Have you ever had an uncle who was lovable but strangely eccentric? Well shorten him to under four foot, give him furry feet, a pipe and a wonderful disposition and you’d end up with Bilbo Baggins.
Bilbo is a highly respected Hobbit who is often more interested in his food cabinets than the actual goings on in the world. If you took a poll in Hobbiton (the Hobbit town), he’d probably come top in the ‘least likely to go on a dangerous adventure’ poll. Somehow though, he finds himself entangled in an adventure with a bunch of dwarves and an old wizard. Initially he blends into the background well, reluctantly taking part in the adventure only when he really has to, but upon finding a magic ring, he becomes far bolder and his strength of character, subtly hidden by his diminutive frame, starts to shine through.
Gandalf the Gray
Gandalf, who will play a more prominent part in Lord of the Rings, is like that meddling Grandfather we all have, who knows the right way of doing everything, and lets you know it often. While perhaps not as aloof as some, he is a very wise and ancient man, who also happened to be able to use magic. Gandalf is instrumental in setting up the quest with Bilbo and the company of dwarves, and takes a minor role in the actual adventure.
Think about all the Dragons you've read about or heard about in your life, add a smidgen of pomposity and stir in some dastardly intelligence and you will get close to Smaug. Not only is he intensely dangerous (well a creature that is the size of the house, can fly, has sharp teeth and claws and breathes fire could hardly be called tame now, could it?), and possesses a wisdom and cruel intelligence that belies his animal form.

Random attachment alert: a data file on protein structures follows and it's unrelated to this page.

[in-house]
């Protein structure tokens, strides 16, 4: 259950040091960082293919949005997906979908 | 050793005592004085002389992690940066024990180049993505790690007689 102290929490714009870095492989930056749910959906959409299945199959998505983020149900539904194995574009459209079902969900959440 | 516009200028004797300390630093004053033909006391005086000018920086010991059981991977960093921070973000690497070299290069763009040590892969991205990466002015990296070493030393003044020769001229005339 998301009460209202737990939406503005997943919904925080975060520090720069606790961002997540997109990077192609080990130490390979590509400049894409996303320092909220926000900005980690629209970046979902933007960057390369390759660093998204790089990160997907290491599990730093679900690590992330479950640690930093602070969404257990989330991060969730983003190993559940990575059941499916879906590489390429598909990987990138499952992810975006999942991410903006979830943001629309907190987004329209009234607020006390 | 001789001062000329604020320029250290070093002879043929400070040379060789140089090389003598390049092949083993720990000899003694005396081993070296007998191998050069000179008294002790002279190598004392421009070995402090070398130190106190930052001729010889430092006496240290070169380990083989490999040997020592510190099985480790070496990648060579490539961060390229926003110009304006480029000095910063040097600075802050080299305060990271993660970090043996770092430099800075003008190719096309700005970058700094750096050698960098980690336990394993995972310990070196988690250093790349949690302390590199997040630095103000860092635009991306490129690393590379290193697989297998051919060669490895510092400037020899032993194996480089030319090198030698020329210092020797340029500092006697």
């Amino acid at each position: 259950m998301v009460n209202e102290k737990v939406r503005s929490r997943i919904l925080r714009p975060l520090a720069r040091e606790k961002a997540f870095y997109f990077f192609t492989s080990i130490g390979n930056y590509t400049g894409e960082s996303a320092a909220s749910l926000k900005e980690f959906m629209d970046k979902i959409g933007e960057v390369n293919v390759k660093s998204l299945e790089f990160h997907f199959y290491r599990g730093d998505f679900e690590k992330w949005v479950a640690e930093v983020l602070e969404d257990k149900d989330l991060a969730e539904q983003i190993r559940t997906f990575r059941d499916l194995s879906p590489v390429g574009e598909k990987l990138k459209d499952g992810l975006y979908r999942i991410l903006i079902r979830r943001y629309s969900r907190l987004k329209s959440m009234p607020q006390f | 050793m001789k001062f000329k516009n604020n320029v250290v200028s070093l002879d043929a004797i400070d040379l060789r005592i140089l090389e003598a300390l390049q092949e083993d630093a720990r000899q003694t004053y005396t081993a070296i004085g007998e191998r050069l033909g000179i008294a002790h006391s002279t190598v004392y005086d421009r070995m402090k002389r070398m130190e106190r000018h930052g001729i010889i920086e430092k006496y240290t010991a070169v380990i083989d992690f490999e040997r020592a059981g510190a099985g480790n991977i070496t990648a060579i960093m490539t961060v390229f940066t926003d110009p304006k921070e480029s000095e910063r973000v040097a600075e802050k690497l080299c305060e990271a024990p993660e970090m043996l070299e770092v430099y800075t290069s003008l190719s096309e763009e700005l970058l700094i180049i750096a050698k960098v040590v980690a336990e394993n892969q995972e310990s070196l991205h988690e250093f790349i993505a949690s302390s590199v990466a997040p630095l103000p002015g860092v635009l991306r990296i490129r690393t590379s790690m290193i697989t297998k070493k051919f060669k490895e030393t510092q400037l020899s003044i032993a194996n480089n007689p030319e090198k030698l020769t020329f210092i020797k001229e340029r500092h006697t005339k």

Take the nastiest bully at school that you know, enhance his cowardly nature, give him a dusting of deceit and intelligence and then infuse him with the slyness of a fox and you’ll get something close to Gollum. Imagine a creature that stays in the dark, festering in his own sadness and foulness, yet somehow possessing just a touch of honor, and respect and you’ll get even closer. Gollum is really an enigma; after Bilbo meets him you’ll probably leave the encounter feeling a little sad for this lonely and desperate creature.
An there's more....
There are twelve other dwarves in the party that sets out to retrieve the treasure from Smaug. They posses some of the qualities of the ‘famous’ seven dwarves, combined with the Keystone Cops, and perhaps a touch of Abbot and Costello. They add the comedy relief to the book, and there are many wonderful characters.
Along the way you’ll be introduced to some of the more exotic races and creatures of Middle Earth – while these are generally brief encounters, they do give you a glimpse at what is to come in Lord of the Rings. You’ll meet Elves, Trolls, Goblins, Eagles, Evil Wolves and a whole bunch of men, including one who can change into a bear.
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This is a wonderful book - I read it to my kids when they were eight and they loved it. It was one of the first books I read, and will always remain embedded in my heart.